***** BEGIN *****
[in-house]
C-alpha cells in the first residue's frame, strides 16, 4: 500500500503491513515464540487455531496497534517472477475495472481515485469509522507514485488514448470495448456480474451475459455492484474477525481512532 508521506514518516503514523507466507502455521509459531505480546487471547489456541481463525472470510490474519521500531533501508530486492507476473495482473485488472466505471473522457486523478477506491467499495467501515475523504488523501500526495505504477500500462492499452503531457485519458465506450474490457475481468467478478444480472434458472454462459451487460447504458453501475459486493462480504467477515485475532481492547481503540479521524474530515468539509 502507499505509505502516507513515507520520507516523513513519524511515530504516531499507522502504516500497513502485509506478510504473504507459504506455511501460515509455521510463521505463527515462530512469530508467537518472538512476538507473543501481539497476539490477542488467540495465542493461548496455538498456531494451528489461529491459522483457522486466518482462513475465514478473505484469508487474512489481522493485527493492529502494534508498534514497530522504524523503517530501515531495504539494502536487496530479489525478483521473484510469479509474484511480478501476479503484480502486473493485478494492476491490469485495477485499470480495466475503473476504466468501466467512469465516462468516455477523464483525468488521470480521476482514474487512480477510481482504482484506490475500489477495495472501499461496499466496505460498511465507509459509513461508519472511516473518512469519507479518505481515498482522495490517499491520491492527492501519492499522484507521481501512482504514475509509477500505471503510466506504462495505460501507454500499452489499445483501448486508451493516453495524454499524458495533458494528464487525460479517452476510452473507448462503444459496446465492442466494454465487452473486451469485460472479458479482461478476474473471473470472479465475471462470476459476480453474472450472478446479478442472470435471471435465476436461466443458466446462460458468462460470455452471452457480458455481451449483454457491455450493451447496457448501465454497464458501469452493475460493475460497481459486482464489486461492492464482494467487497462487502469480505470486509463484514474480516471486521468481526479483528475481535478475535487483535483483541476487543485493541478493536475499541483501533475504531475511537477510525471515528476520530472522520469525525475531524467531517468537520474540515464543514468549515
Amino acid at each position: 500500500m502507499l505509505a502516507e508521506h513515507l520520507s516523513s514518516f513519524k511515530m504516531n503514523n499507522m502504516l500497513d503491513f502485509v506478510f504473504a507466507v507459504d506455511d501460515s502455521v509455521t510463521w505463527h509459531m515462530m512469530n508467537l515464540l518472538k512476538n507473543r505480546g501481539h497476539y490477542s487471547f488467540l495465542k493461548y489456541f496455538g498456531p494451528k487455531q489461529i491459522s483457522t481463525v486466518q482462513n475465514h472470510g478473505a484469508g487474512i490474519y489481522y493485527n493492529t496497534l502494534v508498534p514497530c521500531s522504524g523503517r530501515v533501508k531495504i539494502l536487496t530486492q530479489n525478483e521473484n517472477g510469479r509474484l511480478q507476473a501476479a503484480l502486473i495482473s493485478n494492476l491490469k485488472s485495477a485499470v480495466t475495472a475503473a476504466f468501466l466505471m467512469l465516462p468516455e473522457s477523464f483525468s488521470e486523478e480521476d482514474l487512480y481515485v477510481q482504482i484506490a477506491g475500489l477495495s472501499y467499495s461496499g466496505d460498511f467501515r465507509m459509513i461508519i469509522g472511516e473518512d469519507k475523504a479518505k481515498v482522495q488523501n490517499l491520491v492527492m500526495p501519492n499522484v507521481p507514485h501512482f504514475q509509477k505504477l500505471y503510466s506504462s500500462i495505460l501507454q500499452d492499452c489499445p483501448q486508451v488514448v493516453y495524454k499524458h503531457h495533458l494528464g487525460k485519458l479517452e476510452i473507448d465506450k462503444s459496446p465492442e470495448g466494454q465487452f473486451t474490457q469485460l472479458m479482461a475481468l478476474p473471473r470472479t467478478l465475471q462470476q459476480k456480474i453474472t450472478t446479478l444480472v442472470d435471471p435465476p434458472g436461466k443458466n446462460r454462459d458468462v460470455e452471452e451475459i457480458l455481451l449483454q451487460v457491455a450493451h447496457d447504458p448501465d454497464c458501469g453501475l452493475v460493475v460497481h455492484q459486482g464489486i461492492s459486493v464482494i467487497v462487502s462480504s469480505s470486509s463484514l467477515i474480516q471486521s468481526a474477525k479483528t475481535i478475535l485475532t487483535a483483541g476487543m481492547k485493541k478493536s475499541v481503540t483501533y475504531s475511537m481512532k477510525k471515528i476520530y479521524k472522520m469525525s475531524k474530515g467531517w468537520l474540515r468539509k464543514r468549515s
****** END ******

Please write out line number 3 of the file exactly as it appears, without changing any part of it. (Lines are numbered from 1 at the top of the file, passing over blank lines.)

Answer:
Amino acid at each position: 500500500m502507499l505509505a502516507e508521506h513515507l520520507s516523513s514518516f513519524k511515530m504516531n503514523n499507522m502504516l500497513d503491513f502485509v506478510f504473504a507466507v507459504d506455511d501460515s502455521v509455521t510463521w505463527h509459531m515462530m512469530n508467537l515464540l518472538k512476538n507473543r505480546g501481539h497476539y490477542s487471547f488467540l495465542k493461548y489456541f496455538g498456531p494451528k487455531q489461529i491459522s483457522t481463525v486466518q482462513n475465514h472470510g478473505a484469508g487474512i490474519y489481522y493485527n493492529t496497534l502494534v508498534p514497530c521500531s522504524g523503517r530501515v533501508k531495504i539494502l536487496t530486492q530479489n525478483e521473484n517472477g510469479r509474484l511480478q507476473a501476479a503484480l502486473i495482473s493485478n494492476l491490469k485488472s485495477a485499470v480495466t475495472a475503473a476504466f468501466l466505471m467512469l465516462p468516455e473522457s477523464f483525468s488521470e486523478e480521476d482514474l487512480y481515485v477510481q482504482i484506490a477506491g475500489l477495495s472501499y467499495s461496499g466496505d460498511f467501515r465507509m459509513i461508519i469509522g472511516e473518512d469519507k475523504a479518505k481515498v482522495q488523501n490517499l491520491v492527492m500526495p501519492n499522484v507521481p507514485h501512482f504514475q509509477k505504477l500505471y503510466s506504462s500500462i495505460l501507454q500499452d492499452c489499445p483501448q486508451v488514448v493516453y495524454k499524458h503531457h495533458l494528464g487525460k485519458l479517452e476510452i473507448d465506450k462503444s459496446p465492442e470495448g466494454q465487452f473486451t474490457q469485460l472479458m479482461a475481468l478476474p473471473r470472479t467478478l465475471q462470476q459476480k456480474i453474472t450472478t446479478l444480472v442472470d435471471p435465476p434458472g436461466k443458466n446462460r454462459d458468462v460470455e452471452e451475459i457480458l455481451l449483454q451487460v457491455a450493451h447496457d447504458p448501465d454497464c458501469g453501475l452493475v460493475v460497481h455492484q459486482g464489486i461492492s459486493v464482494i467487497v462487502s462480504s469480505s470486509s463484514l467477515i474480516q471486521s468481526a474477525k479483528t475481535i478475535l485475532t487483535a483483541g476487543m481492547k485493541k478493536s475499541v481503540t483501533y475504531s475511537m481512532k477510525k471515528i476520530y479521524k472522520m469525525s475531524k474530515g467531517w468537520l474540515r468539509k464543514r468549515s